Earlier this summer, American announced the fall launch of its newest aircraft, the Boeing 787-900, and along with it, a new Premium Economy product. Though not exactly ground breaking, American Premium Economy promises several notable enhancements for international travelers. These include legroom similar to domestic First Class, enhanced food and beverage service, and amenity kits, among others.
I’m pleased to announce that I’ll be one of the first to sample the new seats in the air! The 787-9 with Premium Economy seating officially enters service today at 7:00 P.M. on the DFW-Sao Paulo route. I couldn’t make that work, but I was able to grab a seat on tomorrow evening’s DFW-Madrid flight, marking the 787-9’s first foray to Europe.
In fairness, this pair of launch flights marks only a “soft launch” of American Premium Economy. Until spring 2017, PE seats will be sold as Main Cabin Extra. This means standard Main Cabin fares
and service, with the seats bookable for an extra fee. Basically, the MCE upcharge buys the fancy seat, but nothing else for now. While not ideal, the soft launch provides a great opportunity to judge how comfortable the new seats will be on a long-haul route. (Update: per the Dallas Mornings News, sales of Premium Economy begin in April, 2017.) Update 2: back from my test flight, I’m excited to report that the soft product is the real deal. Enhanced meals, amenity kits, and all. Stay tuned for a full trip report soon.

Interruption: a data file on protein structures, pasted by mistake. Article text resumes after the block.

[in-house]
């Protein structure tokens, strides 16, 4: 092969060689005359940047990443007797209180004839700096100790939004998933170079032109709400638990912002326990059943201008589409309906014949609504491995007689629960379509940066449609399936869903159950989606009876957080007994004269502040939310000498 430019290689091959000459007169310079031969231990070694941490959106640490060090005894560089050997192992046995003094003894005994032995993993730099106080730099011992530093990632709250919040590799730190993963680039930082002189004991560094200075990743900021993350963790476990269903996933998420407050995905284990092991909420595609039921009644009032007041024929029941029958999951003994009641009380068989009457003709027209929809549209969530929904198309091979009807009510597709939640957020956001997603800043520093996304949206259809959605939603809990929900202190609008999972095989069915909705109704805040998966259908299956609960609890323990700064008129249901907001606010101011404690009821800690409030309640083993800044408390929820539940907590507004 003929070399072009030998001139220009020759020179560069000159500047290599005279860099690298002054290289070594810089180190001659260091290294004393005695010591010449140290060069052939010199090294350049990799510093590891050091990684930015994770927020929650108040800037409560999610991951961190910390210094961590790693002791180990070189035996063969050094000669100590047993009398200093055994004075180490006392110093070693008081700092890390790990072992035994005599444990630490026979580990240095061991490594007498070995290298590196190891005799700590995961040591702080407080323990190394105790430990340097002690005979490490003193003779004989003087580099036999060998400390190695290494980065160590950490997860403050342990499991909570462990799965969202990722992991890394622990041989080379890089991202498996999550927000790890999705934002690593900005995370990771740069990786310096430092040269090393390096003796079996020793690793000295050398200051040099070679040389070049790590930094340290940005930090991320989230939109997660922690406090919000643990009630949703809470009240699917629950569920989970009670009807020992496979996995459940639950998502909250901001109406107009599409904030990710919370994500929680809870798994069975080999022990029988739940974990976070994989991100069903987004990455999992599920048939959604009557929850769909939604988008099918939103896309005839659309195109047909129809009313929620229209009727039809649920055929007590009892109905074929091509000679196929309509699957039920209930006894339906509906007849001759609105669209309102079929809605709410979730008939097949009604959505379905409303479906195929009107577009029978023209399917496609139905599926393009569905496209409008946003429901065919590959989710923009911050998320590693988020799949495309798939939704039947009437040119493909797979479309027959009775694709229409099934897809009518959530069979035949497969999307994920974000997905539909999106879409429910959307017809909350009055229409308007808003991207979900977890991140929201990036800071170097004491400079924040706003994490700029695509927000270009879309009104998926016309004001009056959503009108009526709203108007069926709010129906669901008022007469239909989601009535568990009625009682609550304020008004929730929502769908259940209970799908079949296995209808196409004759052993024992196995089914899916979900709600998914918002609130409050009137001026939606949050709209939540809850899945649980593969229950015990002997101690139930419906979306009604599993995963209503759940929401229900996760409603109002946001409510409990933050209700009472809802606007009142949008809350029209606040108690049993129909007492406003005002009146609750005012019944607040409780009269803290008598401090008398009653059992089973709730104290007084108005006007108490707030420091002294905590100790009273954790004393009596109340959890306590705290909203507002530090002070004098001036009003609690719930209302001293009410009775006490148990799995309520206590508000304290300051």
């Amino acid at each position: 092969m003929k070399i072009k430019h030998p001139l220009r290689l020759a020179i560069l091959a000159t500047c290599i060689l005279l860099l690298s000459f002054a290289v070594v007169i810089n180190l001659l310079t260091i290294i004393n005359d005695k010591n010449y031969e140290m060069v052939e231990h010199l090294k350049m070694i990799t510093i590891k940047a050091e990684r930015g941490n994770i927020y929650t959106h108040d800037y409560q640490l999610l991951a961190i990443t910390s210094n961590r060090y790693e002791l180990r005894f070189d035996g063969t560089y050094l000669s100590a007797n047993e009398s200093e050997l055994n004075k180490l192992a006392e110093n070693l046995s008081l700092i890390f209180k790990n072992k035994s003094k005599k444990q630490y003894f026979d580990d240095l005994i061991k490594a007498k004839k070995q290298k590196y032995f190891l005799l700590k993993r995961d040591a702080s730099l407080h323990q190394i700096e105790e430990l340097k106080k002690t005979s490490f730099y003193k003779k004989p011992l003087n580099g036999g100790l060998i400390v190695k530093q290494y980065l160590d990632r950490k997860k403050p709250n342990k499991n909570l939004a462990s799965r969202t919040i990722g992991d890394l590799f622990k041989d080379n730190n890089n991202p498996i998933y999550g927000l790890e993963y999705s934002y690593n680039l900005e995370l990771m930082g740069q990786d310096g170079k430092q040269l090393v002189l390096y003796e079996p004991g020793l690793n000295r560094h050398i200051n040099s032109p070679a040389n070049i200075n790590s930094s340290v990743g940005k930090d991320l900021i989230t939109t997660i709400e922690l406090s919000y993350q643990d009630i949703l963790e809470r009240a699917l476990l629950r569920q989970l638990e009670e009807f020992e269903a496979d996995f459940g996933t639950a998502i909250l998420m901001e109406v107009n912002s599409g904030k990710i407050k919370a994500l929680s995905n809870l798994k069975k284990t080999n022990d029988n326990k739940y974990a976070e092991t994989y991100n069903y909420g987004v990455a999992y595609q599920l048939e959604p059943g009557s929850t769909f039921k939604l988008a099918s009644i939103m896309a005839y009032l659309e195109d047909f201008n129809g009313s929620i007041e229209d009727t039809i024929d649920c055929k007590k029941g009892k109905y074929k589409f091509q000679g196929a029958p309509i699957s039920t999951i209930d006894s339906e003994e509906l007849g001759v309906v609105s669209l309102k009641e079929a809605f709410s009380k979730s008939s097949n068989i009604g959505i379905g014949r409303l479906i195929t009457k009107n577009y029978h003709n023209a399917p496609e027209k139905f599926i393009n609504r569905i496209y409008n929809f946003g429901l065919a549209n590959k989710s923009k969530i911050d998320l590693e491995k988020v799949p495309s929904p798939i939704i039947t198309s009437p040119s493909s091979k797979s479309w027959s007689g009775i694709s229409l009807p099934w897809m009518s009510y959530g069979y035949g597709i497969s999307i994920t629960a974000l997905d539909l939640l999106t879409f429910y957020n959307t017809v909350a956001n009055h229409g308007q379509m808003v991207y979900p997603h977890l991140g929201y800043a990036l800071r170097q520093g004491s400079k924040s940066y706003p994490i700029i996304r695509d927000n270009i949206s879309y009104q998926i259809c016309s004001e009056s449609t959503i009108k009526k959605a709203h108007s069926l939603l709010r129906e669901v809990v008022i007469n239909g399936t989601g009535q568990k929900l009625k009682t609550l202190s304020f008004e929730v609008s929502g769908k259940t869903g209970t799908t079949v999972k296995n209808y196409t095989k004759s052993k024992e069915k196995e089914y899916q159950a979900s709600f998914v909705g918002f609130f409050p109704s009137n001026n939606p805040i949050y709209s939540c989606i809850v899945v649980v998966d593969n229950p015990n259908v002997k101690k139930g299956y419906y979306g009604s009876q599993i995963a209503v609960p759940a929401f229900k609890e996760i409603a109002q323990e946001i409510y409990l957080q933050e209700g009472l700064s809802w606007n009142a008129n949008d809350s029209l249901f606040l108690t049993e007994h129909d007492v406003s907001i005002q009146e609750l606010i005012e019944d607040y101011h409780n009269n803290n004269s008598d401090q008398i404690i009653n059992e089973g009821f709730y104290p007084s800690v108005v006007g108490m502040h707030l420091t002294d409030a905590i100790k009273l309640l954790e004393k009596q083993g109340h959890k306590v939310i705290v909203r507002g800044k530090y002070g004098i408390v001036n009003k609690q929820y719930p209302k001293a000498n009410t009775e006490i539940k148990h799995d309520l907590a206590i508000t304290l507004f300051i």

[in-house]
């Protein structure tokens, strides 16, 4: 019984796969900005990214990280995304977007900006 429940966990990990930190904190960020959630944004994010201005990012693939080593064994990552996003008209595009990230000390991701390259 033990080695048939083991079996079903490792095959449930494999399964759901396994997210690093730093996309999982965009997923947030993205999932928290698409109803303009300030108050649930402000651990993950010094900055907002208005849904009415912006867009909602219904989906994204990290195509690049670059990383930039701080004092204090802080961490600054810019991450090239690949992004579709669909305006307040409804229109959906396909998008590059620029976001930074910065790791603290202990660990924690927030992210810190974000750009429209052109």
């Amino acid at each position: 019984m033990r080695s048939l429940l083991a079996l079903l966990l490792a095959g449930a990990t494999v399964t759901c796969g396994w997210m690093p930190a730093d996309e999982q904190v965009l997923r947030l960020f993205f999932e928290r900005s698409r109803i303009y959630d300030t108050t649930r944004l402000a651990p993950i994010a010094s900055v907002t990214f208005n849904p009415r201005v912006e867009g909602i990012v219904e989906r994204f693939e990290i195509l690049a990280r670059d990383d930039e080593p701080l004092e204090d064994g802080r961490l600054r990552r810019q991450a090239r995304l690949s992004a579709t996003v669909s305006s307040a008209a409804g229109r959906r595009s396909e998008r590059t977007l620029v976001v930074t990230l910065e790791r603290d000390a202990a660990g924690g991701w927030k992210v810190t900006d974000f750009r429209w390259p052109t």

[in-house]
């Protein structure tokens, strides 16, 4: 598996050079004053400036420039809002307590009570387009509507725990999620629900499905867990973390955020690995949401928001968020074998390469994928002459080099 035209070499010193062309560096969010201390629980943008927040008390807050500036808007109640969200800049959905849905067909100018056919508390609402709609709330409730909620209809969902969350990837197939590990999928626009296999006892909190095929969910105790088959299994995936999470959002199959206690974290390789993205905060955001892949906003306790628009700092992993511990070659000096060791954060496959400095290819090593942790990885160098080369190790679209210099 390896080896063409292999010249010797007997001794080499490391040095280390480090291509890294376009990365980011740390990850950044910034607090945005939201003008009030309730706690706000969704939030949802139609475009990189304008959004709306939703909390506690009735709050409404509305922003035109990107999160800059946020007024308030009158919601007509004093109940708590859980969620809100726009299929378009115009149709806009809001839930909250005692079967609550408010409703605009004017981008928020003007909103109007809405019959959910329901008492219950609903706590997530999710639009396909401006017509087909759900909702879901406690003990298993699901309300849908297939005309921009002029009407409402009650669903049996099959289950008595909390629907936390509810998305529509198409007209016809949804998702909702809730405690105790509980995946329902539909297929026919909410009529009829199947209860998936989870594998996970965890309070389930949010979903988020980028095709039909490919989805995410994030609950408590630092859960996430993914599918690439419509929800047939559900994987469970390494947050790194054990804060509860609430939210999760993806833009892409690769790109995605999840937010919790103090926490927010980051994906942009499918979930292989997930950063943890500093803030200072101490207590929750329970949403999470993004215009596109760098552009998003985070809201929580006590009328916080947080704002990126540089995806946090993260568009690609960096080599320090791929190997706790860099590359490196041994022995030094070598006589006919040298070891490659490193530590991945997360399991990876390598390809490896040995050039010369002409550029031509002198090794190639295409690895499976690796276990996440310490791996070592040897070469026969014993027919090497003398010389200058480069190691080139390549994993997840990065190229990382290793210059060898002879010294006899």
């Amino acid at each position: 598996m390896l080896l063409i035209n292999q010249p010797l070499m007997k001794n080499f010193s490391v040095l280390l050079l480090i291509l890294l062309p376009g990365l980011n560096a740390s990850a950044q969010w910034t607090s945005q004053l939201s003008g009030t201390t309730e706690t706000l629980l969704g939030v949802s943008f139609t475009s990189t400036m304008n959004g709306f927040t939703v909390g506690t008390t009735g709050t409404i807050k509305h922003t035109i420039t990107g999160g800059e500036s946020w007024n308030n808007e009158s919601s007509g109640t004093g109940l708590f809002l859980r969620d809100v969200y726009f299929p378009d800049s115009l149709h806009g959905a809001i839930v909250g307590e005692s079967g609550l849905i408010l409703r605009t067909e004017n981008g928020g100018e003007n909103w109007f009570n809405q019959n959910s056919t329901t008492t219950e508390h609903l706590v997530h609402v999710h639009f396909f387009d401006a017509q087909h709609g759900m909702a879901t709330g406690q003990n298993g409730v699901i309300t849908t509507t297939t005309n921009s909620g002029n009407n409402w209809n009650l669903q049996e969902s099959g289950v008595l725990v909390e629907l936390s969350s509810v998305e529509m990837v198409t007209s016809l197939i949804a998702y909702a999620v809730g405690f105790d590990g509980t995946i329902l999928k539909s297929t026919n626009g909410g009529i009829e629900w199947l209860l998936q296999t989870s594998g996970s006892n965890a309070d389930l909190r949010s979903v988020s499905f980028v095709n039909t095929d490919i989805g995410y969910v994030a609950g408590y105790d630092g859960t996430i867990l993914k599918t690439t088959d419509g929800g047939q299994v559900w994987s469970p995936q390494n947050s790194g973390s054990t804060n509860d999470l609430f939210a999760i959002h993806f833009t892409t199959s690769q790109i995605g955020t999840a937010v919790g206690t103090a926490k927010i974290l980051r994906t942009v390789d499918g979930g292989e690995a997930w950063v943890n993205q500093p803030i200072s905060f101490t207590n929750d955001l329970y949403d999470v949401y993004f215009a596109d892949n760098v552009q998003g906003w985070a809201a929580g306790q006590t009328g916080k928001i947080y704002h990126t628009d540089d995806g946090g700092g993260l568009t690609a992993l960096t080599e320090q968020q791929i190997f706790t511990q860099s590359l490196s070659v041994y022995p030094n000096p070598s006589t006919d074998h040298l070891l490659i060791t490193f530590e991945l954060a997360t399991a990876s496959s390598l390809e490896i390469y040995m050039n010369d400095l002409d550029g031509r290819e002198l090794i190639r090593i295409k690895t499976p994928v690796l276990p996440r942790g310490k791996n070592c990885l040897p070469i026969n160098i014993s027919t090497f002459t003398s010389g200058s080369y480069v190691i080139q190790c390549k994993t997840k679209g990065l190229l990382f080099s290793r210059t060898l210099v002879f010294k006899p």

But Wait, There’s More!
When I decided to book this flight, I pondered long and hard how to get home. Turning right around didn’t seem like much fun, after all. So I decided to make a long weekend of it by taking the long way home, sampling three new airlines in the process. From Madrid, my journey first takes me to London on European low-cost carrier easyJet.
Admittedly, 29-inch pitch after a redeye sounds frightening. But hey, it’s only 2 1/2 hours, and I’ve always been mildly fascinated by European LCCs. I’m also curious to see how easyJet compares to every frequent flyer’s favorite punching bag, Spirit Airlines.
After roughly 24 hours in London, the whirlwind tour continues with a flight to Boston on Sunday aboard Norwegian Premium Class.
This flight perhaps intrigues me the most. First, Norwegian utilizes a Dreamliner on this route, and it’s always awesome to fly two Dreamliners on one trip. Second, Norwegian’s Premium Class provides an interesting product to budget-minded travelers. Though closer to Premium Economy than Business Class, with fares often available for less than $600, the value proposition is certainly compelling.
My trip wraps up on Monday with a flight in jetBlue Economy Class from Boston to DFW.
Yes, I would have preferred to try Mint. Unfortunately, Mint isn’t offered on the BOS-DFW route. Nevertheless, what travel geek passes up the chance to try a new airline?
Upon my return, I plan on writing a comprehensive trip report series chronicling both my flights, and my time in London and Boston.